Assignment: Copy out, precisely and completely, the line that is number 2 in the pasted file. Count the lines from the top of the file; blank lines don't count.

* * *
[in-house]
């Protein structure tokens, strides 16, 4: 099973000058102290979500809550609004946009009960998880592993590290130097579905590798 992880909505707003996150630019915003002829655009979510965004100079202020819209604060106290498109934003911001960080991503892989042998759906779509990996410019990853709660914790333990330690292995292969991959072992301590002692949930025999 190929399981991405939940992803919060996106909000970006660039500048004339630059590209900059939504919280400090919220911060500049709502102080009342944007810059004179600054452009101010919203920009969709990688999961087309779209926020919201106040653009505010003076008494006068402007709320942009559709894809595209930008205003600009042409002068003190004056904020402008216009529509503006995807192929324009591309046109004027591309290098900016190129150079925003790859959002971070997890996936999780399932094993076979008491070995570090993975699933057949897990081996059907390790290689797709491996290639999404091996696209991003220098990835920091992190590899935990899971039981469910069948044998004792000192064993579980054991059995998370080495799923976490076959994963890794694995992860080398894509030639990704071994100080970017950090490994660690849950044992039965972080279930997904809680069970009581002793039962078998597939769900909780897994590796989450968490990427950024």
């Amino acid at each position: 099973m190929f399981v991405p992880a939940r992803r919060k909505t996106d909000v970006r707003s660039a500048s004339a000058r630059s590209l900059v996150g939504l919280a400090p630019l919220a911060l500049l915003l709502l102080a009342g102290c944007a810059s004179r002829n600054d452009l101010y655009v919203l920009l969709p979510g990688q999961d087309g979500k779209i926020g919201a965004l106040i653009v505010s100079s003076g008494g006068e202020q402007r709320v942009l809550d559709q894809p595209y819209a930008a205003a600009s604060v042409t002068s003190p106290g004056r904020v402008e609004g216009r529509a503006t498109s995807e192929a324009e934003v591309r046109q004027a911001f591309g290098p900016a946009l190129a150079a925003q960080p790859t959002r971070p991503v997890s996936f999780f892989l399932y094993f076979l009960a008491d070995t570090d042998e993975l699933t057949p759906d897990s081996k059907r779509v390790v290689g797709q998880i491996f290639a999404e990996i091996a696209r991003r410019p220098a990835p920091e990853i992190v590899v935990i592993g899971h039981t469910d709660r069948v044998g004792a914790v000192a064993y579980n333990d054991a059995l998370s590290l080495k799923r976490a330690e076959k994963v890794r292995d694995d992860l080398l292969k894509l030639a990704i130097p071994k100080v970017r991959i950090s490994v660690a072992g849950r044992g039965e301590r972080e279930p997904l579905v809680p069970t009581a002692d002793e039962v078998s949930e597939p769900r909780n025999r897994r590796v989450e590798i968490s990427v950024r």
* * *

């Protein structure tokens, strides 16, 4: 099973000058102290979500809550609004946009009960998880592993590290130097579905590798 992880909505707003996150630019915003002829655009979510965004100079202020819209604060106290498109934003911001960080991503892989042998759906779509990996410019990853709660914790333990330690292995292969991959072992301590002692949930025999 190929399981991405939940992803919060996106909000970006660039500048004339630059590209900059939504919280400090919220911060500049709502102080009342944007810059004179600054452009101010919203920009969709990688999961087309779209926020919201106040653009505010003076008494006068402007709320942009559709894809595209930008205003600009042409002068003190004056904020402008216009529509503006995807192929324009591309046109004027591309290098900016190129150079925003790859959002971070997890996936999780399932094993076979008491070995570090993975699933057949897990081996059907390790290689797709491996290639999404091996696209991003220098990835920091992190590899935990899971039981469910069948044998004792000192064993579980054991059995998370080495799923976490076959994963890794694995992860080398894509030639990704071994100080970017950090490994660690849950044992039965972080279930997904809680069970009581002793039962078998597939769900909780897994590796989450968490990427950024």